Ev: The second problem is that the resulting contraption that's helping you to manage all these siloed access problems — it just gets in the way. So developers begin to complain. We talked about the importance of productivity. So they're not compatible with the cloud-native way of doing things. A lot of them, particularly PAM solutions, are simply not compatible with the kind of variety of workloads that exist in the cloud. They are not compatible with the elastic nature of cloud environments. So as a result, now you have your engineering team that basically hates your security solution and has all incentives in the world to add backdoors to it effectively to make their life easier.

Ev: And finally, the resulting solutions just represent high risks. They're not secure enough because, as I said earlier, they're not doing anything to shrink your exposure to secrets, exposure to bad human behavior. So essentially, you continue to be immune to human errors. This is why everyone is investing in observability tools, anomaly detection, employee training — it’s because there's this belief that access enforcement is kind of broken because of this fragmented nature. Melinda, do you have any data or maybe customer stories that kind of reflect our view?

Cybersecurity attacks

Melinda: Yeah. Definitely. And it's exactly what you were talking about. Where people get kind of in reactive mode instead of being proactive. Again, the goal should be to minimize risk and be able to manage your security posture. So we can go to the next slide here. So when we think about cybersecurity attacks, this is some data from our security posture management study and what types of attacks did you experience over the last 12 months. And unfortunately, a lot of them, again, are results of misconfigurations that are related to access and permissions. So exploits of a misconfigured cloud service, workload, security group, or privileged account; misuse of a privileged account by an employee; misuse of privileged accounts, secrets, or access keys; unauthorized access by a third-party consultant and/or vendor.

Melinda: And again, those are those things where it's hard to figure out a way to better incorporate it into a developer process. A lot of the measures that they have now are things where they'd have to be thinking about it and take certain actions, or it's just very hard for organizations to create that consistency across development teams. So developers are skilled or less skilled in security, and understanding the role of access or making sure that they're checking their entitlements and other things that they need to do that would help reduce security risk. They just want to get their applications out the door. So the easier that you can make that for them, then this is where we want to improve so that you don't see these attacks from misconfigurations that should have been easily prevented if you had the right tools and processes in place. So we can go to the next one.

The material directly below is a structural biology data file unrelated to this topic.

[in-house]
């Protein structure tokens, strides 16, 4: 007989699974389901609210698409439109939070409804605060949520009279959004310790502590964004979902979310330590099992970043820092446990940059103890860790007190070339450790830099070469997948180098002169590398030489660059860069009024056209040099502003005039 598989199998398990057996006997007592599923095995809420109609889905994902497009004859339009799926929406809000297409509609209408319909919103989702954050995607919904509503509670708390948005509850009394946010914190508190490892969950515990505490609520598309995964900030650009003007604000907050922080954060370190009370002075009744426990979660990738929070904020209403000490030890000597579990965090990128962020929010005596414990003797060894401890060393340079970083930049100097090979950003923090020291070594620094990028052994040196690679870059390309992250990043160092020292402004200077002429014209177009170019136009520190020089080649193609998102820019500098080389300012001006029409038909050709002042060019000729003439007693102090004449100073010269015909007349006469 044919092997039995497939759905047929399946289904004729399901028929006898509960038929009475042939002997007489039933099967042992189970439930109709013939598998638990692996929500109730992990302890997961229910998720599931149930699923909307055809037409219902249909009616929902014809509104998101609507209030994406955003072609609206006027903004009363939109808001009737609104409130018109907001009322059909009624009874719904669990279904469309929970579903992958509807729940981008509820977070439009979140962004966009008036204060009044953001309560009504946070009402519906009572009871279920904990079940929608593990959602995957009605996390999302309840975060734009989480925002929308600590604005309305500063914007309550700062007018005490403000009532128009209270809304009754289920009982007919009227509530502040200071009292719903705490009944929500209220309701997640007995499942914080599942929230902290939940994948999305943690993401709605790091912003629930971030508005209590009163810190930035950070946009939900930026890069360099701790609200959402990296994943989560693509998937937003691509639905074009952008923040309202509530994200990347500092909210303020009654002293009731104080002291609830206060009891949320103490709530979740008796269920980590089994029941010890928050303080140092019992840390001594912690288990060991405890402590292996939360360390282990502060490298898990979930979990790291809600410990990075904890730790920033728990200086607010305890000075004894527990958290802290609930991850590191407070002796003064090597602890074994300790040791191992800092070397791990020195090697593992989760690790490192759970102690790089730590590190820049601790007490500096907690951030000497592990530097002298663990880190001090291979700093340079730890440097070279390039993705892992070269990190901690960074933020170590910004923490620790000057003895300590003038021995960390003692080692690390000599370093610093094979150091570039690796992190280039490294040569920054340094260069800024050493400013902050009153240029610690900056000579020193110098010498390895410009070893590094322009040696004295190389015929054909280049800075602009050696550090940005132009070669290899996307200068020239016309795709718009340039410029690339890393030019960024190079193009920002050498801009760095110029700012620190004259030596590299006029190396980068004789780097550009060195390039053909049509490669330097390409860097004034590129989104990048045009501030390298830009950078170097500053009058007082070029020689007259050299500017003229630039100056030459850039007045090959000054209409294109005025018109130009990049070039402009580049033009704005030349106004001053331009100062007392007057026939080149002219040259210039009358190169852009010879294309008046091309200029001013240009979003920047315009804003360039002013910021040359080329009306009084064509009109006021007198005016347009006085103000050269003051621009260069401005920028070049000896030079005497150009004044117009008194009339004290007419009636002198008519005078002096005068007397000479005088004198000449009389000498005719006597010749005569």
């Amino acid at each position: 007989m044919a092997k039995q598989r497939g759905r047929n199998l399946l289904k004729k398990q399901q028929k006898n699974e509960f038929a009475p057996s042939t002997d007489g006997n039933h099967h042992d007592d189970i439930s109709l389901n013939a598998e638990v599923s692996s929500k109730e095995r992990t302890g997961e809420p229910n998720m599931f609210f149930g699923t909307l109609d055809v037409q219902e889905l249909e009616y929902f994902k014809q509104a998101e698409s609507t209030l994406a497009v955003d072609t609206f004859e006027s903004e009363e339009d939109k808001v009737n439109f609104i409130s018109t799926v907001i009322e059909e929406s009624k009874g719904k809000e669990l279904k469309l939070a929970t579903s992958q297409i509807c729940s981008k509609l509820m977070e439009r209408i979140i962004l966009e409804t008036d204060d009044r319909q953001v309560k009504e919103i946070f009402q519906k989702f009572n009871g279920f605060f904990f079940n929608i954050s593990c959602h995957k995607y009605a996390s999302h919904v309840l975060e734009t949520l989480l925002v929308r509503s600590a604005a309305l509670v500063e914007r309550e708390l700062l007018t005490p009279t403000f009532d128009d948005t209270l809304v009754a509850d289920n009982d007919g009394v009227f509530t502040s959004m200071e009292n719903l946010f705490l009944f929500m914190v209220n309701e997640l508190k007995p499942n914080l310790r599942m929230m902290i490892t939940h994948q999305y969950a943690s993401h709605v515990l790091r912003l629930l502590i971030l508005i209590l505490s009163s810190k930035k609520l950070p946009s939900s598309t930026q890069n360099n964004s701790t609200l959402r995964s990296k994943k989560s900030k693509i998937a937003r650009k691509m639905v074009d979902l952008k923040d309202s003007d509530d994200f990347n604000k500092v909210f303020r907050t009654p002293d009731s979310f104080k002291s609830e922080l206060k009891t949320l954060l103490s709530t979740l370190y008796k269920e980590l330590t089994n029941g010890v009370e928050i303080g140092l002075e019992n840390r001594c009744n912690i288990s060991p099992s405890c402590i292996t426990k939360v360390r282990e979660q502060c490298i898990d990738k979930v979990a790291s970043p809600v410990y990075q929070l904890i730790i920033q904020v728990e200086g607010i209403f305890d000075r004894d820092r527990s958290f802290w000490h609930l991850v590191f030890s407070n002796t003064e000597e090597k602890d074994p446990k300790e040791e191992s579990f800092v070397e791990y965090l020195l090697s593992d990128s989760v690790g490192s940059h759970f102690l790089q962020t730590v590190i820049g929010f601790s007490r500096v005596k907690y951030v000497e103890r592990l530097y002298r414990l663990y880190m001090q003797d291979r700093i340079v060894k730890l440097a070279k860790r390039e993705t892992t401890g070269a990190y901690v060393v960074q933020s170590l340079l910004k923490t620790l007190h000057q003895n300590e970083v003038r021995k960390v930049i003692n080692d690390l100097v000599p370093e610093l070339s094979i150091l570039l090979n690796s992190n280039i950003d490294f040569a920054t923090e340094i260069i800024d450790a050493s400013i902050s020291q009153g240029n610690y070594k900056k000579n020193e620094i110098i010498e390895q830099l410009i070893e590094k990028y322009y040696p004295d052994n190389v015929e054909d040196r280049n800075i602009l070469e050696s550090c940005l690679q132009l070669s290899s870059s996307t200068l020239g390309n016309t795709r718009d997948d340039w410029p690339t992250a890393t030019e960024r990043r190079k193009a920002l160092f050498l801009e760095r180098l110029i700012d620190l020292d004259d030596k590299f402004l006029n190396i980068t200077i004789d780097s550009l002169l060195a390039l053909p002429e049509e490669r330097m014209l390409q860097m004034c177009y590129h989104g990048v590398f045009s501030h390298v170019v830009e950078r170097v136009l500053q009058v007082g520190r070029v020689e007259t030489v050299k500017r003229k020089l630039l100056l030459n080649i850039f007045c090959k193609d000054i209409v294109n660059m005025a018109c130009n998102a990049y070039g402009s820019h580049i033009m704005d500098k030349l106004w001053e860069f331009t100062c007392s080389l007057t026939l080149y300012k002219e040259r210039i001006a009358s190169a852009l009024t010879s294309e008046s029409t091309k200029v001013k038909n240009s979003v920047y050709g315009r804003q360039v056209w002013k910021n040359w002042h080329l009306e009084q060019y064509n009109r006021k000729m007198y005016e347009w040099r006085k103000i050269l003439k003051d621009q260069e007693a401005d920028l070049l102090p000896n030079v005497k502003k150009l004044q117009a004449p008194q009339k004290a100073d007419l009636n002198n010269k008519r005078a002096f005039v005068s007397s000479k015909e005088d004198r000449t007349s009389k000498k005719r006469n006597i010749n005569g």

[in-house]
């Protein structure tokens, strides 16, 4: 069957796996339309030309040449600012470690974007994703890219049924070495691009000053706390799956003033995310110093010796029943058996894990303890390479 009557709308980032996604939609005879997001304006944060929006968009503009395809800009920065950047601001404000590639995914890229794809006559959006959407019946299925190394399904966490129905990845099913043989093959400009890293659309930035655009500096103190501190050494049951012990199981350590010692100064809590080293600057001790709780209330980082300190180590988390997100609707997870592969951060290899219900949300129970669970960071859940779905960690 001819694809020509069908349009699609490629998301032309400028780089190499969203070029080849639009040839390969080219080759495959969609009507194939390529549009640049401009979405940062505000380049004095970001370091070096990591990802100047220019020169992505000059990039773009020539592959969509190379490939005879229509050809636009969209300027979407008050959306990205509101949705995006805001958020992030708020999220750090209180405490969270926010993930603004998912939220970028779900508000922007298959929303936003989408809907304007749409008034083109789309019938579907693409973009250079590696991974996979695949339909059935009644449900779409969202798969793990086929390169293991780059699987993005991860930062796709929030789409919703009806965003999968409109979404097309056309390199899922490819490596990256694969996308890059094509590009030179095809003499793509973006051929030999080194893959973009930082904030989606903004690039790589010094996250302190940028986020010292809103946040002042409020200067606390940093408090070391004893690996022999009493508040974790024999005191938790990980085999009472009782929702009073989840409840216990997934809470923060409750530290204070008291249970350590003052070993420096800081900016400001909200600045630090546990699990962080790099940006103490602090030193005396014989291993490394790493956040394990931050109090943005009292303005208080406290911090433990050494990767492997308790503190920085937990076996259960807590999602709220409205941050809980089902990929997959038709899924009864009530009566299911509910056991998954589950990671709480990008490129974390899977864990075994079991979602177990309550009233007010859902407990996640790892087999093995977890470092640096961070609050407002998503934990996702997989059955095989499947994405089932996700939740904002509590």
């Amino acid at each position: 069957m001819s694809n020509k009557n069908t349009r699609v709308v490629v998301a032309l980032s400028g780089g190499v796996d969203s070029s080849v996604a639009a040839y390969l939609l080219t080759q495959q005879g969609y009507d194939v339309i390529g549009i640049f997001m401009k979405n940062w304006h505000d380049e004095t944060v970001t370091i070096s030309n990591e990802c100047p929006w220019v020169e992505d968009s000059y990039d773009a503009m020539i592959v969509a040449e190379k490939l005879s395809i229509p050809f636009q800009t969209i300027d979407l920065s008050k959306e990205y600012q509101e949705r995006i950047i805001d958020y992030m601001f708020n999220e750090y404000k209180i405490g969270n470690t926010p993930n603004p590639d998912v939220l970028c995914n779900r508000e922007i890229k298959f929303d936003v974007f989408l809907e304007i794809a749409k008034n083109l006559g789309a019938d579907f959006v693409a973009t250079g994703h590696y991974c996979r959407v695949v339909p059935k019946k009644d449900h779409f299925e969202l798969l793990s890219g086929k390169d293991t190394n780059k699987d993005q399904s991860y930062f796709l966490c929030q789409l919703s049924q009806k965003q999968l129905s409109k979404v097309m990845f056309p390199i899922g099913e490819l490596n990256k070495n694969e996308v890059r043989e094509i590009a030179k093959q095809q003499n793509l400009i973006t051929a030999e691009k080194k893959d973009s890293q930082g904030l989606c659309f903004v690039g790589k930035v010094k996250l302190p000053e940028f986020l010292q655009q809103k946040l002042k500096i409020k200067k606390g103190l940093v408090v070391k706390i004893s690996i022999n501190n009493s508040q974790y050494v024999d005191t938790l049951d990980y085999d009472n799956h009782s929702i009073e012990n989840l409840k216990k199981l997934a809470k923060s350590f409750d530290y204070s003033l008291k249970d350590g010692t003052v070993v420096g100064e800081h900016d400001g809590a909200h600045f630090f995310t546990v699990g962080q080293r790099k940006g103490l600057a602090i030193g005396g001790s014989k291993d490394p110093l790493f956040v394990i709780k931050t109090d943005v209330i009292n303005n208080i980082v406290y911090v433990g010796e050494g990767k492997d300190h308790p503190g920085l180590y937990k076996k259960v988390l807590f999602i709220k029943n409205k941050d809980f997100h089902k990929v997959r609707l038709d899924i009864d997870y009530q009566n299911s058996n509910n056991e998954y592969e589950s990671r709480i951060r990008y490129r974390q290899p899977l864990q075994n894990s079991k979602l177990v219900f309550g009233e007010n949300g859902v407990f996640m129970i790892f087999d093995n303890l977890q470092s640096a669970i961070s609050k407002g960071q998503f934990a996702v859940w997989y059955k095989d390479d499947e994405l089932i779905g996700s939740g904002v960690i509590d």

Melinda: And then the impact on security posture. And this is something where, to me, it's sometimes frustrating because we have a lot of cybersecurity tools that now they're starting to realize that there's identity issues and there's ways that they can kind of tie that in. But this disjointedness and also an evolution of where IAM was owned before and how it's kind of become more of a security problem as you move to the cloud because it's such a big cause of the security incidents or cause for misconfigurations — is that it really has an impact on security posture. And cybersecurity professionals and teams are recognizing the importance of making sure that their strategy with identity is aligned, so they're tying to the right tools and they're talking to IAM or other groups who are involved in setting controls and policies so that they can mitigate risk.

Impact on security posture

Melinda: So when we asked about some sentiments about the challenges of moving to the cloud, there were two statements that were related to permissions. And the data here, the dark blue is strongly agree and the light blue is agree. So high percentages are agreeing that overly permissive service accounts introduce significant security and compliance risk. And our developers have highly permissive accounts, making them susceptible to credential theft attacks. And then also some other sentiments that are kind of related here — is just again, that extra complexity and scale of the cloud that makes this more challenging. So things like the differences between cloud-native applications and the rest of our apps and infrastructure require a different set of security policies and technologies, and then it's difficult to track and manage security configuration through the lifecycle. And then it's difficult to manage cloud security posture because of the increasing speed and volume of releases. So this is something where a lot of work needs to happen, and this is why I'm so glad to be on this webinar with you guys. So you guys have a solution that addresses a lot of these things. So can you tell us about that?